The row of restaurants along the Neapolitan waterfront enjoys some of the best real estate in the city, with patrons privy to frequent fireworks displays and a pedestrian walkway that curves past pristine parks and colorful street vendors.
But the popular setting can also make it difficult to find a good meal. When restaurants don’t have to work hard to attract customers, prompt service and quality food aren’t always a priority. The result is too many of these waterfront cafes serve up bad attitudes, watery pasta or overcooked seafood at high-end prices.
Lo Scoglio di Frisio in the Mergellina neighborhood of Naples, Italy, is a noteworthy exception. The family-run restaurant dishes out well-made Neapolitan meals with modern flourishes. Fried shrimp come with a sprinkling of curry powder. Instead of the traditional grappa or limoncello digestive drinks, meals here often end with a shot of arugula-fused liqueur.
Repeat customers are greeted by name and with handshakes and double cheek kisses. The restaurant will make up a fixed-price menu on par with what a moderate meal costs in Naples, including multiple courses and dessert. Even first-time patrons whose Italian skills start and end at “ciao” are treated warmly and with fast service. Wine and water carafes are refilled without having to ask. During extended courses, soiled plates are traded for new ones, to protect flavors and ensure a pristine table.
The small staff managed by brothers-in-law Giovanni D’Ambrosio and Giancarlo Zazzaro speaks only a few English phrases, but is more than fluent in good cuisine. Recommendations come frequently without much prompting. With the customer’s go-ahead, a parade of dishes will emerge from the kitchen in minutes.
On our first visit, we shared an order of clam soup with an irresistible herb broth that months later still might be one of the best things my picky taste buds have encountered. Tender ravioli filled with mozzarella and coated in a simple but impeccable tomato sauce came next, followed by a generous platter of fried fish that arrived warm and perfectly seasoned, with no greasy aftertaste and just enough salt. For dessert, we binged on a creamy ricotta-and-pear cake that could easily replace gelato as a favorite sweet treat.
On another visit, we turned ourselves over to D’Ambrosio’s and Zazzaro’s recommendations and watched in awe as our table for four was quickly overtaken by plate after plate of imaginative and hearty fare. The antipasti included slightly sweet mussels in a savory broth, eggplant slivers arranged artfully around plump shrimp, potato cakes dotted with chunks of ham and an octopus salad adorned with fennel and red cabbage. We shared a plate of crab spaghetti next, after the brothers-in-law good-naturedly teased us for complaining we were too full to go on. They persuaded us to continue by emerging from the kitchen with a bowl of live crabs and gesturing that this would be our entrée.
The staff insisted we end our evening with multiple desserts. Even after we shook our heads and pointed to our achingly full stomachs, they brought them anyway, on the house, which, we are learning, is customary in Naples. The ricotta-and-chocolate cake came smothered in chocolate syrup, while a trio of beignets arrived in a pool of ricotta custard and chocolate sauce. My out-of-town visitors, who had just sworn off food after several days of gorging themselves with pizza and mozzarella, left both plates clean.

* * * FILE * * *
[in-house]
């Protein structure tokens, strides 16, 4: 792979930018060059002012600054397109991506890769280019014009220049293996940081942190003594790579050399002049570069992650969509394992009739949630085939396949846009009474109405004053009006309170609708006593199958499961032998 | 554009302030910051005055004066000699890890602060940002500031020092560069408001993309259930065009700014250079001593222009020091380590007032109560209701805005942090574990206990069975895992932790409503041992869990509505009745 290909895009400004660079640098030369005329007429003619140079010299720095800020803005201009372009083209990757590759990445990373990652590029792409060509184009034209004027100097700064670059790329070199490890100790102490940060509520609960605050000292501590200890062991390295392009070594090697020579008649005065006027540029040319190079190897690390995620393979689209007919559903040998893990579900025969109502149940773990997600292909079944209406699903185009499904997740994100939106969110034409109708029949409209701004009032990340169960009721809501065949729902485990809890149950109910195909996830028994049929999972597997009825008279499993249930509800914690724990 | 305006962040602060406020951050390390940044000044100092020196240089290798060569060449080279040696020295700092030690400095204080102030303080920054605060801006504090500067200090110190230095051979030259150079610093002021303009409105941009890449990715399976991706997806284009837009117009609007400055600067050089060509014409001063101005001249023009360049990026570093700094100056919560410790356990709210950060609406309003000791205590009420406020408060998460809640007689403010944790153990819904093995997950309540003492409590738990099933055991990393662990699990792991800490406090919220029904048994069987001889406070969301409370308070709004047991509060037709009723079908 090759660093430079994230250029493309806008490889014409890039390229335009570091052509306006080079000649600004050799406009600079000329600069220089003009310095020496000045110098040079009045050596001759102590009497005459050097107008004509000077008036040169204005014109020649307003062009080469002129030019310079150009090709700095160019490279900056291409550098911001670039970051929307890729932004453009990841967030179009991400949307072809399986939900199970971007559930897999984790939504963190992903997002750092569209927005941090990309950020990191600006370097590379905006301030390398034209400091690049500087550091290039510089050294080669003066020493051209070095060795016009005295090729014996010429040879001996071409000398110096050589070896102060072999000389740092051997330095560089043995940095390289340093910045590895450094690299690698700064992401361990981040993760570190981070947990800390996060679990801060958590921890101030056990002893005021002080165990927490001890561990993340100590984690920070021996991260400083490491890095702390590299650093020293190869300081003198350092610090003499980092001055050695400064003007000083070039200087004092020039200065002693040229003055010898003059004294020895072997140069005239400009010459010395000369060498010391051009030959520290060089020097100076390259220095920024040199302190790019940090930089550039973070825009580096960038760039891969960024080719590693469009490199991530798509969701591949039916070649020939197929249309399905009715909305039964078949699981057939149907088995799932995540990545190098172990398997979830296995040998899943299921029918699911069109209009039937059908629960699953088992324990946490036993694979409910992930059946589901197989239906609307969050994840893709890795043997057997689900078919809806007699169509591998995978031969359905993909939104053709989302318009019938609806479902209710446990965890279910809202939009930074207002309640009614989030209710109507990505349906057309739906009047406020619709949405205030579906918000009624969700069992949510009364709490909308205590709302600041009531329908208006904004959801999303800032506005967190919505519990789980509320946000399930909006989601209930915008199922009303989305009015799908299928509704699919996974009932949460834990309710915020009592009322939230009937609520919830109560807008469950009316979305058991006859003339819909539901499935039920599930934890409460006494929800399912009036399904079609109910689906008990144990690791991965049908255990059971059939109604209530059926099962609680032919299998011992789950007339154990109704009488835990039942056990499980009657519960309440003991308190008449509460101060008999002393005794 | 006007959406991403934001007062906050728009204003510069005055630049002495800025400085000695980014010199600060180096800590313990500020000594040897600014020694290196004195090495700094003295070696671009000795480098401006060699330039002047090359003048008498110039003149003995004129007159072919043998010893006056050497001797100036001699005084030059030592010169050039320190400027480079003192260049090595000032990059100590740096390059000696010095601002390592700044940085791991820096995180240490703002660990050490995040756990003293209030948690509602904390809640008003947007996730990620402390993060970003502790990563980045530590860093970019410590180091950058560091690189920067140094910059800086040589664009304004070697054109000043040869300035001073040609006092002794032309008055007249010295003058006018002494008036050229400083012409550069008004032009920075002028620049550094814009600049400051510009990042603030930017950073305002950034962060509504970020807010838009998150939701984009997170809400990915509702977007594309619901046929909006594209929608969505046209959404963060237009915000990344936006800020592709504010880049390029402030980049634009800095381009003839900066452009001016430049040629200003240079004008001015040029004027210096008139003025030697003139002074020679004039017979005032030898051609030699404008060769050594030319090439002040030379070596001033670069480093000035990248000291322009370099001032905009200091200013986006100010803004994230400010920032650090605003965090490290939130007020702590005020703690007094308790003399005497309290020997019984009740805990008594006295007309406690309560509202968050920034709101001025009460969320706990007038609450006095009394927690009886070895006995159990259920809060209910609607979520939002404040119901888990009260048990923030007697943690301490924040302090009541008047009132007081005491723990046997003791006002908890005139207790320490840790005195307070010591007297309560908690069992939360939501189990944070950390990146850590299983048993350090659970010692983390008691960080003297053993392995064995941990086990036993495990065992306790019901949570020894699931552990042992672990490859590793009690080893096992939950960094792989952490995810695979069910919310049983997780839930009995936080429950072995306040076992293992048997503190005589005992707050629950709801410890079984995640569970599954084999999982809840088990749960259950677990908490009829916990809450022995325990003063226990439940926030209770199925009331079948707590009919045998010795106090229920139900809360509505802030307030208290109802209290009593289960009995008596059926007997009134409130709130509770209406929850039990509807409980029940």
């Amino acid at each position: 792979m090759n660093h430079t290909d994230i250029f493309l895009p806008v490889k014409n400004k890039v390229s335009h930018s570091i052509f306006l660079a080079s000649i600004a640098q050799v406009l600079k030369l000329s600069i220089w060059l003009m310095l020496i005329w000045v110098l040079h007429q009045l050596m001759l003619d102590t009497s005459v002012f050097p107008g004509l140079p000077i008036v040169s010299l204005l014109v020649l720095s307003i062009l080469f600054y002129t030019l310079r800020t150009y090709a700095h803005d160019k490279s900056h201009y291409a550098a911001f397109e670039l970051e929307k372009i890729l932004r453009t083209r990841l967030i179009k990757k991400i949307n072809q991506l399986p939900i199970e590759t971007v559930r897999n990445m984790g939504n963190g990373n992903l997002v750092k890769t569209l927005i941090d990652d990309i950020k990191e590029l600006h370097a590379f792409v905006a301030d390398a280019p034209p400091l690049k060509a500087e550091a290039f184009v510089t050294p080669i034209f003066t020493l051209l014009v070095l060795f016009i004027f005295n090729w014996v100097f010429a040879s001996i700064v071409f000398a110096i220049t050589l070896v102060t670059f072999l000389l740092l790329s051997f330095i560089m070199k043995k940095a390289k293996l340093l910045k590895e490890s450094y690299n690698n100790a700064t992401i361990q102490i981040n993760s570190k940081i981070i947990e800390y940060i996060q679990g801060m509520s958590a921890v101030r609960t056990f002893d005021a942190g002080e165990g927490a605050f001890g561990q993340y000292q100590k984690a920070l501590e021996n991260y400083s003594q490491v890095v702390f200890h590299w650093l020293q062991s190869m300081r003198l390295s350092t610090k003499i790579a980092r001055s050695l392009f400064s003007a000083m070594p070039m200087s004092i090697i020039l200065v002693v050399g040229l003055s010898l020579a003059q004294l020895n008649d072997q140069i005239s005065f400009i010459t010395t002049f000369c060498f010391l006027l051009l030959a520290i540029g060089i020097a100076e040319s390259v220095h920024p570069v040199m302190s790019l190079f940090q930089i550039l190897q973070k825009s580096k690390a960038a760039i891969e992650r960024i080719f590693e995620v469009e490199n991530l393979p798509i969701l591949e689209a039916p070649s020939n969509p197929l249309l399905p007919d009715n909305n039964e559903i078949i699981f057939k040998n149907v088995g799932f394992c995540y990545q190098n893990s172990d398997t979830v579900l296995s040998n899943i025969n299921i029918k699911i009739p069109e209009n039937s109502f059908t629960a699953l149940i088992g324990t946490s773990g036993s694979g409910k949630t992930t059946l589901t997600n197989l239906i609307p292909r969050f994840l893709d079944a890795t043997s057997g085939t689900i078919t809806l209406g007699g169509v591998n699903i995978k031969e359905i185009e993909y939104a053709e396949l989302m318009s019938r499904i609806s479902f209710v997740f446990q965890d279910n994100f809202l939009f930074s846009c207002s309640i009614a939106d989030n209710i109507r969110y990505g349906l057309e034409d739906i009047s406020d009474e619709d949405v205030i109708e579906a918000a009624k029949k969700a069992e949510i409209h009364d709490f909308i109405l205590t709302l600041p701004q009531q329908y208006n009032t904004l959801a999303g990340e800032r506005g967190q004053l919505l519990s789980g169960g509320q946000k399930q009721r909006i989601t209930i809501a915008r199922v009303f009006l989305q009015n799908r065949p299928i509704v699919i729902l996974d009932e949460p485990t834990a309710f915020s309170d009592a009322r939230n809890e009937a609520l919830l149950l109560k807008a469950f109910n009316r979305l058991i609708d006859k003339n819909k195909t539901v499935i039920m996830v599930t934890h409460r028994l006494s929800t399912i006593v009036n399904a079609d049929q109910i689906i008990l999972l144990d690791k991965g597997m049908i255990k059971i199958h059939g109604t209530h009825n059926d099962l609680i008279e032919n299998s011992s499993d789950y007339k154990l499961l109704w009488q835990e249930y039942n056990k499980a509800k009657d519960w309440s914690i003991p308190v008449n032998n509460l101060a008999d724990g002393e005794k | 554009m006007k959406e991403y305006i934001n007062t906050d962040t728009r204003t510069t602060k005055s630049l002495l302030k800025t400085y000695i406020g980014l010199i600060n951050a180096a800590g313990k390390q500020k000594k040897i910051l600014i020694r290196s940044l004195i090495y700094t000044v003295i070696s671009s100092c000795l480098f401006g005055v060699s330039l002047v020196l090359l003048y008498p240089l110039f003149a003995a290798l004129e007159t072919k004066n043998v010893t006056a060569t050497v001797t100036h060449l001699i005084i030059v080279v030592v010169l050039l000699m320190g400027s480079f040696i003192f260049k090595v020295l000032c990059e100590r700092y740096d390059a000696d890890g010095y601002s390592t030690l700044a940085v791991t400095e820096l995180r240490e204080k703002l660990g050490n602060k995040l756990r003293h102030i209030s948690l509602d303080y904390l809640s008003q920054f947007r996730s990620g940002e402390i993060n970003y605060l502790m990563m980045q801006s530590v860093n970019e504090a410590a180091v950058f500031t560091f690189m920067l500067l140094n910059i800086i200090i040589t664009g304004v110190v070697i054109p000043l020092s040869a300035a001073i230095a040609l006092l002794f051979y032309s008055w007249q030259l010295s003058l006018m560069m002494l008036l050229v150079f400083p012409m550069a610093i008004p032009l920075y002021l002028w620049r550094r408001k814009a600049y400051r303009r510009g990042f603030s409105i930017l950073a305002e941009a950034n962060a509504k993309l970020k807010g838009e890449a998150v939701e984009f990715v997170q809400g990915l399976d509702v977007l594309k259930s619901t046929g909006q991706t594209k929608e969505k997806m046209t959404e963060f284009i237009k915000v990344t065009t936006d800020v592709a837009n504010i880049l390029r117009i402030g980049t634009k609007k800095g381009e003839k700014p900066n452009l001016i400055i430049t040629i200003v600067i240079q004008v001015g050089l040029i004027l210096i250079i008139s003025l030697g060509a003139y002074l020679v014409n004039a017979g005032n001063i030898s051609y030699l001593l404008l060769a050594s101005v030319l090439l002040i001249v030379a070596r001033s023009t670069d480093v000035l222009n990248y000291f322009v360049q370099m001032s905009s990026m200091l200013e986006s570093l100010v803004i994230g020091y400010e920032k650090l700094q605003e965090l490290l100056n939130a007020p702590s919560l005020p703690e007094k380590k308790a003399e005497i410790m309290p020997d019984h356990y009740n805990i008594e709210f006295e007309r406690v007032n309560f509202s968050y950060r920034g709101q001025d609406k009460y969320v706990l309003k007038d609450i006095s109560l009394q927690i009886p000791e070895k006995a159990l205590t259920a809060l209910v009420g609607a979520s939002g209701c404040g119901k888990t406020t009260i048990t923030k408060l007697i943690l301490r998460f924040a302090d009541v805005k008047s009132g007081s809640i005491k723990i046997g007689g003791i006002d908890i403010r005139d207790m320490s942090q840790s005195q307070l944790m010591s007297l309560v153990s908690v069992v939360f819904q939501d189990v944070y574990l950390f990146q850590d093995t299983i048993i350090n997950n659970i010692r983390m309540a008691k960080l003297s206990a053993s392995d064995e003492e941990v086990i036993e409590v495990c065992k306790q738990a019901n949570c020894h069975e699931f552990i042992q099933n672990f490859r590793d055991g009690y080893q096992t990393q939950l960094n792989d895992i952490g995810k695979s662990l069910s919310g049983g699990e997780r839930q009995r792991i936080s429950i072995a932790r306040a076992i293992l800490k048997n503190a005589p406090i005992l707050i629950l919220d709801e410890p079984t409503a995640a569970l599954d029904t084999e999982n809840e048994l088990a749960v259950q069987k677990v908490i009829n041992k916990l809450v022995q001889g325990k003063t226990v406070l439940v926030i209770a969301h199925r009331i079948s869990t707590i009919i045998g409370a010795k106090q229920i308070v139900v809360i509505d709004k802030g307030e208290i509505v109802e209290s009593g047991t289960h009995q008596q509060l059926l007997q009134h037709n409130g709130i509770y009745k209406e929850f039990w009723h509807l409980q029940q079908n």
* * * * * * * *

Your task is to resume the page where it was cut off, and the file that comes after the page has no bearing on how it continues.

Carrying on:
We ordered grappa to wash it all down, but D’Ambrosio suggested rucolino instead. The arugula-based liqueur is made on the nearby island of Ischia, which can be seen through the front door from most of the seats in the small restaurant. The drink tastes similar to Jägermeister, the German herbal liqueur, and doesn’t quite burn your esophagus as much as the traditional grappa shot.
During another visit, the staff introduced a new roster of antipasti dishes, including prosciutto cups filled with ricotta and mozzarella, fried sardines coated with olive oil and freshly ground pepper, marinated artichoke combined with grilled calamari and fried shrimp coated in curry powder with a dipping sauce of roasted peppers.
Once again, we begged off dessert and once again it was served with assurances that it would be worth the calories and on the house. The kitchen produced a cup of homemade tiramisu and a shot of rucolino for each diner. It was an artful end to an hours-long meal of fried seafood, multiple cheeses and various pork products. At last, there is a fun way to fit more salad into your Italian diet.
Lo Scoglio Di Frisio
Location: Via Mergellina, 1, Naples. It’s about a 10-minute walk from the Mergellina metro station and a 20-minute drive from Capodichino Airport.
Hours: Noon to 3 p.m. and 7 p.m. to midnight Wednesday through Monday. Closed Tuesdays.
Prices: Moderate, averaging roughly 8 euros for appetizers, 10 euros for pasta dishes, 12 euros for fish and 15 euros for steak when ordering from the menu. If you allow the staff to bring you whatever they want, they will make up a fixed menu price that averages about 30 euros per person for multiple appetizers, pasta, several bottles of wine and water, dessert and after-dinner drinks.
English menu: No.
Information: Reservations not necessary. Call 081-761-2518. Website: www.loscogliodifrisio.it.